Everyday I spent a lot of time focusing in the music practice room which was one of the quietest places in school. I also preferred to take piano lessons in the Chapel, I could hear the sound containing rich reverberations. I can also remember the uniqueness of the art class. For example, we could select or find the motif to draw for ourselves. Someone was drawing bottles consistently or another preferred drawing statues. I was drawing photos picked up from National Geographic. In Japan, students have to draw the same object designated.

I can remember some of my friends full names such as David Banerjee, Jonathan Doxey, but most of them just their first names. There were some students from outside the UK, students from Hong Kong, Spain and Israel and we had the same English class for foreign students. Such an international atmosphere influenced me a lot. I hope all of them are well.

Last September I had the chance to visit Princethorpe College again after 20 years, because I participated in the Computer Music Conference at De Montfort University in Leicester. I stretched my legs to Coventry just the day before leaving to Japan. It was my pilgrimage.

Once I stepped into Princethorpe, I was surprised that the facilities inside are truly renovated. However, main parts like the corridors and chapel are just the same as they were. In addition, it is a mixed school for boys and girls, now. I am happy to see there is a sophisticated curriculum around Music, Art and also Computer Aided Design. Because, I am teaching Sound Design and Computer Programming for Design as one of the faculty members at School of Design, Tokyo University of Technology. 

After going back to Japan in 1988, I went up on to university as a computer music major. After I finished my BA I started my career as a video game sound designer and composer at SEGA. Then I shifted my course to academic, making interactive artwork or system based on audio, sometimes using visual and completed an MA and then a PhD.

Looking back on my path, I think that the one year experience at Princethorpe was surely one of my turning points which formed my musical and artistic basis, alongside receiving a different sort of education. I am profoundly grateful to Princethorpe College.

Sei is pictured in one of his beloved music practice rooms during his visit.

Richard Sibbick's Loft Clear Out Brings Forth A Tale Of Two Cities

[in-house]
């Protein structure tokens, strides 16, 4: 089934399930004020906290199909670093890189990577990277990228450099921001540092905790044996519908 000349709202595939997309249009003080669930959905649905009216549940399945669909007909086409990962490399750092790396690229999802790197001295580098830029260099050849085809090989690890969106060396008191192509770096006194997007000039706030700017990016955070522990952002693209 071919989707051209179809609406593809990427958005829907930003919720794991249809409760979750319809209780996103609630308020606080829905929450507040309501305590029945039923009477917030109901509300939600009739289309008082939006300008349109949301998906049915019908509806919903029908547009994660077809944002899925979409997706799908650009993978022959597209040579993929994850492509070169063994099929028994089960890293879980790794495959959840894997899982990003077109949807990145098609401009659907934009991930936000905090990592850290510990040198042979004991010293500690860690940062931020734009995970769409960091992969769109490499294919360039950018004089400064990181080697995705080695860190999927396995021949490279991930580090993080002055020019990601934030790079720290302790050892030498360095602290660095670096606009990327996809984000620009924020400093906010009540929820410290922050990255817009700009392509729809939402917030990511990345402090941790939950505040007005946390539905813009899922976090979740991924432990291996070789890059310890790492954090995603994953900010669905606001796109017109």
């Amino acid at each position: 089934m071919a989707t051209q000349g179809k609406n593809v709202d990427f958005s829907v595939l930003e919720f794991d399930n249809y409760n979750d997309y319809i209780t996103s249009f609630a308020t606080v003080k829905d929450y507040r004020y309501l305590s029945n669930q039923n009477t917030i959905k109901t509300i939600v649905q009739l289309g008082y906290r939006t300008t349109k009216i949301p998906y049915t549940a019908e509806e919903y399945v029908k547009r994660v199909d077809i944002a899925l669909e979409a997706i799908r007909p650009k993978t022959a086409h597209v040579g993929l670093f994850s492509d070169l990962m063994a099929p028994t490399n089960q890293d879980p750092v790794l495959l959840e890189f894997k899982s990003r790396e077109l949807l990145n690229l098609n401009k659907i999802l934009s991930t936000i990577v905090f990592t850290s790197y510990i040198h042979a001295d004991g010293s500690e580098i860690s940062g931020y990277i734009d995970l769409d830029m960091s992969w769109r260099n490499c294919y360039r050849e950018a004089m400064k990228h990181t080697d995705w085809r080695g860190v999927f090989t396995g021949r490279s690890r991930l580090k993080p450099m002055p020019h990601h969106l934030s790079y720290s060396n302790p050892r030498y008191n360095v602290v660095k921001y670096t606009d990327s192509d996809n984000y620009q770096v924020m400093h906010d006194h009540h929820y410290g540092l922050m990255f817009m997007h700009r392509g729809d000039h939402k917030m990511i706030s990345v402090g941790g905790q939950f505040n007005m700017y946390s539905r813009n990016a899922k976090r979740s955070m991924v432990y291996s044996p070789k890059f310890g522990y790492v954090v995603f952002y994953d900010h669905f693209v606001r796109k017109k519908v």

It’s what you do in the spring. We sort out our homes and lives as we strive for a fresh start. Yet inevitably through sorting, memories of the past are brought to the front of our minds. So it was that when decluttering the loft I came across a bag of videos gathering dust. A quick look at the title of one video cassette (for the benefit of some readers we did have to record moving pictures on magnetic tape would you believe) invoked memories of a fine original score by Rinaldo Merlo, thoughtful lyrics by Chris James and a classic Weir/Skiffington production.

It was an easy choice then to ensure this particular plastic brick wasn’t added to the “stuff for the charity shop” or the “stuff for the burgeoning black bin bag”. Instead, I had the pleasure of converting this faithful recording onto a new media, albeit a bit shaky and noisy, for your viewing pleasure. A Tale of Two Cities can be seen by all again some 26 years later. So, put aside your marigolds, hang up that duster and grab a cuppa to look through the artistic gems on You may discover a reason to sort out your own loft.

The Mystery of Lillie Rochaid

We get many enquiries into the Princethorpe archive, many from past pupils and their families who are interested in what we have from their time here. These are always a pleasure to research and I try to help whenever I can.  Occasionally we get something that is a little more unusual.

In November, we were contacted by a local landowner whose land backs onto the Crick Tunnel, near Rugby, regarding the death of a past pupil there on the 18th January 1906. Having spent Christmas with her family in France, Lillie Rochaid was travelling alone on the 2:45pm train from Euston to start a new term at St Mary’s Priory. When the train arrived Rugby, the platform inspector was surprised to spot a carriage door hanging open. Lillie’s body was found shortly after in Crick Tunnel. It appears that she fell from the train and was then dragged along the tunnel. Whilst some stories ran in the national papers suggesting that there may have been foul play involved, it was more likely simply a tragic accident.

After the inquest at the Railway Inn, Kilsby, Lillie’s body was collected by her uncle, Count Joseph Rochaid, who then accompanied her back to Dinard where she was buried. It appears her father was too unwell after receiving the news to travel. The Priory was also deeply shocked, the 1906-1907 edition of the Peeps magazine contained a 5-page article in memoriam of her. The writer states ‘Lillie had endeared herself to all by her bright, happy, unselfish ways… had always a bright smile and a kind word for everyone’. As a tribute to Lillie’s memory, her father donated an elaborately decorated gold and silver monstrance to the Priory that was more than 2½ feet tall, which he himself designed. Round the base was the inscription ‘Presented to St. Mary's Abbey by Count Rochaid in memory of his beloved daughter Lillie. Died January 18 1906. R. I. P.”

Janette Ratcliffe - Foundation Archivist